The impact of the COVID pandemic has shone a spotlight on the global supply chain and the challenges in keeping goods moving efficiently along it, with disruption likely to continue well into 2022 and some expectation that its impact may be felt into 2023.

Supply chains are something that most people never think about until something goes wrong and the pandemic has created significant challenges for supply chains, putting them under intense pressure and exposing vulnerabilities.

The ability of ports to work at full capacity has been undermined by staff shortages and COVID-safe working and the pandemic has accelerated and magnified problems that already existed in the supply chain, such as the pay and working conditions of critical workers, including HGV drivers.

This unprecedented situation is causing prices to rise at one of the fastest rates in a decade, contributing to inflation on a global scale.


Last year when consumers were locked down, no longer able to spend money on theatres, gyms, eating out and services, they turned online and began to binge on home-office, clothing, electronics and other products.

Having taken their vessels out of service, when China locked down, the shipping lines were caught out by the unexpected demand for space, especially with empty containers and vessels out of position. And the situation was exacerbated by the shortage of supply chain workers owing to COVID, which is when ports, inland terminals and warehouses started to get congested.

Freight costs on the busiest and most important routes have soared because of disruption, with the grounded passenger aircraft fleet removing >50% of air freight capacity and a massive reduction in sea freight capacity, due to containers and the vessels that carry them, being out of position.


Usually operational, natural and labour interruptions to global shipping are overcome without lasting impact, but with supply chain infrastructure under so much pressure, even the slightest issue is having a disproportionate impact, with disruption rippling out much farther and longer than normal.

Lockdowns have been imposed across Asia, with China’s zero-COVID strategy threatening further lockdowns, with traffic building up on the Yangtze as pilots quarantine and factories in China’s primary manufacturing regions now facing prolonged power shortages and cuts.

Laden container ships are anchored, waiting for berths, outside ports in North America, Asia and Europe (79 were waiting outside Los Angeles/Long Beach last week) with schedule reliability sinking to all-time low and vessels skipping the busiest ports, with the UK risking relegation to feeder status.

Containers may be sitting in ports or warehouses unopened for a week or two, blocking terminals and unavailable for reuse, which is why some lines have begun to restrict free time and enforce demurrage contracts and an emergency dwell surcharge is being imposed by the ports of Los Angeles/Long Beach.

The problem is compounded by the HGV crisis and shortage of truck drivers available for container transport, with bookings made weeks in advance and containers still waiting to be picked up.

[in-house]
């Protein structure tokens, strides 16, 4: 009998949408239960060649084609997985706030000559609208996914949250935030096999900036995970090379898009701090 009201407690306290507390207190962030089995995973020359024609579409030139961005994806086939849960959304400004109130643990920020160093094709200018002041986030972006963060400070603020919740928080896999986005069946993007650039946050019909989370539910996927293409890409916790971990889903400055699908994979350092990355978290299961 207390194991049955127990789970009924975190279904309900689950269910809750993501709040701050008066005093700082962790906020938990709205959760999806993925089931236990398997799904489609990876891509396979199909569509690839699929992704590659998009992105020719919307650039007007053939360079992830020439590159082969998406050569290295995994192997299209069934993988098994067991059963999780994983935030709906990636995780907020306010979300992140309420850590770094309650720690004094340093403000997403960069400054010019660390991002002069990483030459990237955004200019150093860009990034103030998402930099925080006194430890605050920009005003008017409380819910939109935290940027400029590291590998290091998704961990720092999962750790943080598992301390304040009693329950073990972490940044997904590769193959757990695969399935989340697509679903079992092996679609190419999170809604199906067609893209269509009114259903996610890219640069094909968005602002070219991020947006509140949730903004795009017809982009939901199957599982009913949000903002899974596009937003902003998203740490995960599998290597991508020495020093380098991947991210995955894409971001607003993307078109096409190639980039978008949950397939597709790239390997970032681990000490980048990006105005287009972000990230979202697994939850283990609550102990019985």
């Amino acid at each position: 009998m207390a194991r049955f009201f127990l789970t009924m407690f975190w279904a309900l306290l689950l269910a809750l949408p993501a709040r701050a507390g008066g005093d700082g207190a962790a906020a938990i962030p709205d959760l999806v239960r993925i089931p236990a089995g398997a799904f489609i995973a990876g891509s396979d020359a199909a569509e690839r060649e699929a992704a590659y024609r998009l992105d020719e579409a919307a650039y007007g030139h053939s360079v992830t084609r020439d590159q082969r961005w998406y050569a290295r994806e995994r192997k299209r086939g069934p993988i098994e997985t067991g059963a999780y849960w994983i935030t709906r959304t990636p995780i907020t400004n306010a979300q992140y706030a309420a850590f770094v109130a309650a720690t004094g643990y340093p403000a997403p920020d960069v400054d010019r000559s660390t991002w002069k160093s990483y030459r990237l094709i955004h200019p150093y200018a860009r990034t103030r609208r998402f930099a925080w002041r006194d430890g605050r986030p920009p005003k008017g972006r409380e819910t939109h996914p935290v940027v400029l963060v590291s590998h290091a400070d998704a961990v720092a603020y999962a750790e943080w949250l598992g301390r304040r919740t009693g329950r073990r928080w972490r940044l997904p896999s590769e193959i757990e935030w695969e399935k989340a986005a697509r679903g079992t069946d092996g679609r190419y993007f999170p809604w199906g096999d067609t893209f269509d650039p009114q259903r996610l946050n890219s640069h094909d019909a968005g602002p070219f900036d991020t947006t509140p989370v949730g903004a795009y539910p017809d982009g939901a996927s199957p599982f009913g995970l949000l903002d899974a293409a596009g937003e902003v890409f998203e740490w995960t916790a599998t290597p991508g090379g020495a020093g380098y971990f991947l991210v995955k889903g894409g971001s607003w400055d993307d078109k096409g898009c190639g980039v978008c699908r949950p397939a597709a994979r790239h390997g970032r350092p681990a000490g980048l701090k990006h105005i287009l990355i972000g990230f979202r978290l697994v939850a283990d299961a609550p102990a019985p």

With limited capacity and sustained high demand, supply and demand has pushed freight rates to levels never seen before, and as additional costs are passed on to consumers, inflation will grow.


Freight rates have remained firm, despite some expectation of them softening post-Chinese New Year and into early Q4, in big part due to the extended ocean transits and shortage of equipment which has effectively cut available capacity by 25%.

Most airlines have remained busy, even without passenger support, and rate levels for air cargo have increased significantly as their sole source of income. Air passenger travel is gradually reopening and with it more bellyful capacity will become available on long-haul routes, including the critical trans-Atlantic and Asian routes.

Many carriers are very bullish about 2022 and will not currently offer any form of pricing for 2022 contracts, although this may begin to unwind over the final quarter.

While the new vessel order book is at a high, there are very few new build vessels entering service over the next 15 months to the end of 2022, so capacity is likely to remain restricted.

It should also be noted that much of this new capacity could reignite the current global port disruption, because many ports do not have the infrastructure, cranes, equipment or capability to handle Ultra Large Container Ships (ULCS) vessels that carry in excess of 20,000 containers.

The shipping lines, will remain eager to continue growing their ‘bottom line’ and the nine lines that control over 90% of global trade have become very adept at managing their capacity, which means they will enter the post-pandemic era in a much stronger position and the airlines will be keen to recoup losses from COVID lockdowns, which means they will want to maximise revenues from cargo movements.

Sea and air freight will eventually come back into balance, but for now the pandemic’s consequences will be measured in shipping costs, prices, inflation and in delays.

The surge of consumer spending that began during the lockdown last year had been expected to continue, but with the government imposing new taxes and interest rates likely to rise in the short-term, they may put a damper on demand and relieve pressure on global supply chains, sooner rather than later